Associated Press
Los Angeles Times


The owners of the closed Mohave Generating Station in Laughlin, Nev., said Wednesday that they would decommission the coal-fired power plant, which once supplied electricity to 1.5 million homes.

Southern California Edison Co. operated the 1,580-megawatt plant since it came online in 1971, and the company owned 56% of the facility on the Colorado River.

Edison shut down the plant in 2006 because it needed pollution-control upgrades to comply with a 1999 Clean Air Act settlement, a new water supply and pipeline upgrades costing $1.1 billion.

The plant's owners said they would decommission the plant and remove the generating facility from the site. Its operating permits will be terminated next year.

The utility is considering selling the property or constructing a renewable-energy project. Edison spokesman Gil Alexander said the utility had studied the property, its topography and the climate to determine whether it would be suitable for a renewable project, but no decisions had been made.

Roger Clark, air and energy director for the Grand Canyon Trust in Flagstaff, Ariz., one of the groups that sued over pollution controls, said he was pleased that the owners would dismantle the plant and were considering renewable energy.

"It's the final chapter on the story of Mohave as a coal plant," Clark said. "Until the owners decided to go ahead and decommission it and take it apart, there was always a chance someone could buy it and crank it up again."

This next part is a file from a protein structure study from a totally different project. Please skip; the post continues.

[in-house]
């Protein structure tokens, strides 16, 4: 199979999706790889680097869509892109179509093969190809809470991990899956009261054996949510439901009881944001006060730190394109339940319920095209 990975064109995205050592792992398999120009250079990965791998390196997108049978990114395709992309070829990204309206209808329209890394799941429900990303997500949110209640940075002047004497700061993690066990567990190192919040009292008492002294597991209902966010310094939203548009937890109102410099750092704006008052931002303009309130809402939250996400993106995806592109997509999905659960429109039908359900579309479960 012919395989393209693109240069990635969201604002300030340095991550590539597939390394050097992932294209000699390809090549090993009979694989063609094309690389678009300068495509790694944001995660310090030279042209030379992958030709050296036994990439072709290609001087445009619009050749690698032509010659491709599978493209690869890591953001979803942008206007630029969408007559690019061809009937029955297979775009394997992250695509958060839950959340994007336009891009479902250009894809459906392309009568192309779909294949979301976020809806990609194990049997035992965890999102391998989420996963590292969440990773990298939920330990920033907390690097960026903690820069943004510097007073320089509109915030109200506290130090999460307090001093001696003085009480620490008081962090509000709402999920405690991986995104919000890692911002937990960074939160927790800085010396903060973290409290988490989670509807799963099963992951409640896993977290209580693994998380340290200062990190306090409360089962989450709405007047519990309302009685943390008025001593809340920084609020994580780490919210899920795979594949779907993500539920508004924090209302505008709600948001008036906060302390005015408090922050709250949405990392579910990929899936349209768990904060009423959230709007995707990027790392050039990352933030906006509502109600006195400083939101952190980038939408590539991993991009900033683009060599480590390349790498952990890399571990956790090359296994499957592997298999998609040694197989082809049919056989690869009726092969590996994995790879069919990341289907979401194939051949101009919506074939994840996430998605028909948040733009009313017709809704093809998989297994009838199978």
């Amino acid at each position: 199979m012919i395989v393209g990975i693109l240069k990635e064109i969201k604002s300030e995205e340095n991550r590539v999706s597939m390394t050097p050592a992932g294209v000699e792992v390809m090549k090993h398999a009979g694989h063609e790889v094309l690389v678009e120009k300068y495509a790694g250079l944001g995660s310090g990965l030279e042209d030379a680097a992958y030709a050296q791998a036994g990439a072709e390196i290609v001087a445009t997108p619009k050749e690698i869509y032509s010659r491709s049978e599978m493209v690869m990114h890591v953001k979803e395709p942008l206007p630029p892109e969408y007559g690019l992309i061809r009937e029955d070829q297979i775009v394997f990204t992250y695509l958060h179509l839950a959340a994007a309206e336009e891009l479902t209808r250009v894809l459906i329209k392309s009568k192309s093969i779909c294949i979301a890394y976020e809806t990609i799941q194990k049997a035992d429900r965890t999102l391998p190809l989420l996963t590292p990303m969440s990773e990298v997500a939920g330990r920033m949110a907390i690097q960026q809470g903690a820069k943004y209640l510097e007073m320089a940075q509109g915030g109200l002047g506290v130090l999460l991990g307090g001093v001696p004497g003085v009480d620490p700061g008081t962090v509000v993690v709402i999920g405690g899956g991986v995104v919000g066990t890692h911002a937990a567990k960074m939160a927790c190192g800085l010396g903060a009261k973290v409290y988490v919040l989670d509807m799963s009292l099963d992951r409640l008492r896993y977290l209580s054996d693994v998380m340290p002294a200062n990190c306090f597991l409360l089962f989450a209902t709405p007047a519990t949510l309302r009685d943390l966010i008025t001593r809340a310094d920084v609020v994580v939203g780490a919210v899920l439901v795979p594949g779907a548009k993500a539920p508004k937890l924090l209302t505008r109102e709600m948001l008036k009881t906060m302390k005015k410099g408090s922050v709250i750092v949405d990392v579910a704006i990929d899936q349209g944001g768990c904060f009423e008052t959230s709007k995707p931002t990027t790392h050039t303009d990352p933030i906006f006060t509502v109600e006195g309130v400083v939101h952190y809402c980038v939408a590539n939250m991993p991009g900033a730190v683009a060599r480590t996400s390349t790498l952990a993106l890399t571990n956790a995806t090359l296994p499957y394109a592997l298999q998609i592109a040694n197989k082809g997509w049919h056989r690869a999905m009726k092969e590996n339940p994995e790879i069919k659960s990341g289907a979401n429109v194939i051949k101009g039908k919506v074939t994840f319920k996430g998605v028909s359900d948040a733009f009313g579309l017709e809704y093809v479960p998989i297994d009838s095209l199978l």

Edison had planned to upgrade and restart the power plant but said in June 2006 that the plant needed too many repairs for the effort to go forward.

The Salt River Project, which owns 20% of the plant, later sought to take over operation from Edison but abandoned the effort in 2007 after its offer to buy Edison's ownership interest was rebuffed.

Other owners of the plant included Nevada Power Co. with 14% and the Los Angeles Department of Water and Power with 10%.

June 9, 2009

Memorial cross finds 3 allies in Supreme Court fight









By Drew Zahn
WorldNetDaily








The Mojave Cross.


A World War I memorial cross built in the Mojave Desert by the Veterans of Foreign Wars to honor their fallen comrades has come under attack from the American Civil Liberties Union, which claims the display on federal land violates the First Amendment. The ACLU has further fought against transfer of the cross to into private hands, insisting instead that it be destroyed.

But as the fate of the cross rests now with the U.S. Supreme Court, three new allies have come to the side of the VFW and the memorial it established 75 years ago.